Life with a teenager is no easy feat. They’re prone to mood swings, take unnecessary risks and can be difficult to communicate with. It can be hard to figure out how to navigate raising a teen, as simply nurturing them with food and shelter doesn’t exactly cut it anymore. If you’re the parent of a teenager and need some guidance, you’ve come to the right place.
According to a recent article in the Wall Street Journal, new research is shedding light on what exactly adolescents need, and this new information can help provide parents with some semblance of understanding when it comes to figuring out how young minds work.
Here are some of the key things teens need most from their parents, according to science.
1. Organizational Skills
If your young teenager seems spacey, messy or disorganized, it’s likely because the areas of the brain associated with spatial learning actually decline at this time. Their memory is also still maturing, so they likely forget where they put important things or don’t remember what time their soccer practice is.
Helping your teen with organizational skills is important at this time, especially when it comes to building memory cues into their daily routine.
2. Decision-Making Skills
Teaching your child how to make good decisions is also important during the teenage years. It takes time to cultivate these skills, but you can raise a good decision-maker by having your kid think about the pros and cons of different choices, and talking to them about consequences that can come from each option as well as how their decisions affect other people.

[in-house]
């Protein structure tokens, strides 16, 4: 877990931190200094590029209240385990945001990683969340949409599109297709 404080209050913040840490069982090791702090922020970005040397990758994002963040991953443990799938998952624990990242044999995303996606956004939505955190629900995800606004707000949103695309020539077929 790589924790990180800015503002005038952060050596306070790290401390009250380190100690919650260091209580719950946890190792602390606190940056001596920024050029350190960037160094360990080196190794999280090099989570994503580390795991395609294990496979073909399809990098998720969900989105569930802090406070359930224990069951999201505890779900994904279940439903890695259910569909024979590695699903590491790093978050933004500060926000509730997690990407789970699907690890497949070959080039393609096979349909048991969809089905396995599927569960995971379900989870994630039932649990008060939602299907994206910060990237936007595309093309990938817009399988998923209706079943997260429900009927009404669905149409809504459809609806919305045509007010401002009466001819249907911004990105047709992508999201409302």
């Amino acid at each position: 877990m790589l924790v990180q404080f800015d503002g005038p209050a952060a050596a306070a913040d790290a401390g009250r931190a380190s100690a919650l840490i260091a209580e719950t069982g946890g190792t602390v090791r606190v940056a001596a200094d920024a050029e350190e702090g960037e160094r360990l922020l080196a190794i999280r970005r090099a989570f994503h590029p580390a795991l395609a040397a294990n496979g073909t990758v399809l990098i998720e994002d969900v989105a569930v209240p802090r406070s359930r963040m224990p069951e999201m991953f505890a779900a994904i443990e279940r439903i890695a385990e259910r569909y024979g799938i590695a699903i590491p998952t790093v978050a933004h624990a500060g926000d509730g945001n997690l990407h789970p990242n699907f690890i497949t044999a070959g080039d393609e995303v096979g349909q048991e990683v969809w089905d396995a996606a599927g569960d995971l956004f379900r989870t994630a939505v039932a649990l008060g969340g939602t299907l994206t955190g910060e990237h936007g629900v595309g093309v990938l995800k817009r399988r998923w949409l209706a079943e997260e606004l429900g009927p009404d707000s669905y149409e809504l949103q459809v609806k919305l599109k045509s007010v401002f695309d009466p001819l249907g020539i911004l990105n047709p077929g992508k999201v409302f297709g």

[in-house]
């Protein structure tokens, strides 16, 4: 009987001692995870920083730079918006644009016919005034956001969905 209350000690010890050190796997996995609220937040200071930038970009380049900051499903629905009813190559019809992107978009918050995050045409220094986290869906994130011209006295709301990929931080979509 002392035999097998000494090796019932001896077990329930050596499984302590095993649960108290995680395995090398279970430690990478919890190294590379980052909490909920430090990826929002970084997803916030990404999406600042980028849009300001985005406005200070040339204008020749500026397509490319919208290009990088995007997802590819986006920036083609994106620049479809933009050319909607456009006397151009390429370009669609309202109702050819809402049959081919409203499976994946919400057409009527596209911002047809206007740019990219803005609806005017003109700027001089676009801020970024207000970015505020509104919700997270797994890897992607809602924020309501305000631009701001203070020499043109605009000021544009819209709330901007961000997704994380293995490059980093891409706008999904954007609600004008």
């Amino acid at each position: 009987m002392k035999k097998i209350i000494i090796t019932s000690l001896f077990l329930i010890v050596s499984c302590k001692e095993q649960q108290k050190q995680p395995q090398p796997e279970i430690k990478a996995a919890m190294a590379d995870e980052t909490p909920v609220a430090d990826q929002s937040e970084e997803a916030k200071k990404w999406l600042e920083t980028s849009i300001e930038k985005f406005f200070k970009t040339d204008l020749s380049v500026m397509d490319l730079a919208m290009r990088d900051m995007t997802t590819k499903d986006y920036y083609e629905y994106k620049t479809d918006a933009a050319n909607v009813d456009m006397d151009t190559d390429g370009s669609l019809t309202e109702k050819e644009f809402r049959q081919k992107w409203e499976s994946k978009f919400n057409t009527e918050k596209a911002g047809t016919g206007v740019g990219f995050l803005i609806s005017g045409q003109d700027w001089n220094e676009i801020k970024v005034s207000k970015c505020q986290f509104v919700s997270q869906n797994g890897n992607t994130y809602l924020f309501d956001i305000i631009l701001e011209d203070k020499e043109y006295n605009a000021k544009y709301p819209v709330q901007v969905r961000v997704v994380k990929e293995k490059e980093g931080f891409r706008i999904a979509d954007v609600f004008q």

Children who know by age 10 or 11 how to make sound decisions tend to exhibit less anxiety and sadness, get in fewer fights and have fewer problems with friends, according to research.
3. Warmth And Affection
Your child might be a pain in the butt to you during their teenage years, but showing them warmth and affection is still important, even when they make you angry. Research shows that teens who had mothers who were warm, affectionate and approving during disagreements showed brain changes linked to lower rates of sadness and anxiety and greater self-control than in teens who had mothers who became angry and argumentative.
4. Stress Management Tools
In the later teen years, emotions are running high, and responses to stress go haywire. Many teens experience a lot of social stress, and learning how to deal with these emotions is crucial. Coping strategies learned at this age can become ingrained in the brain for the years to follow, so it’s important to teach your teen healthy ways to deal with stress, such as meditation, running or listening to music.
5. Companionship And Emotional Support
It may not seem like your teen is interested much in your company, but teenagers with family support are better off. Research show that teens whose families provide companionship, problem-solving and emotional support are less likely to become depressed after exposure to severe stress.
6. Advice, Without Yelling
Sometimes your child just needs some guidance, but screaming, yelling and harsh discipline aren’t always the most productive ways to achieve that.
Becoming close with your teens, respecting them and talking through their problems without arguing and yelling can actually help limit the amount of risk-taking behaviors your teenager engages in when you’re not around.
There’s no one perfect way to raise a teen, but knowing what’s important for their development can help parents to raise a child who grows into a well-adjusted young adult.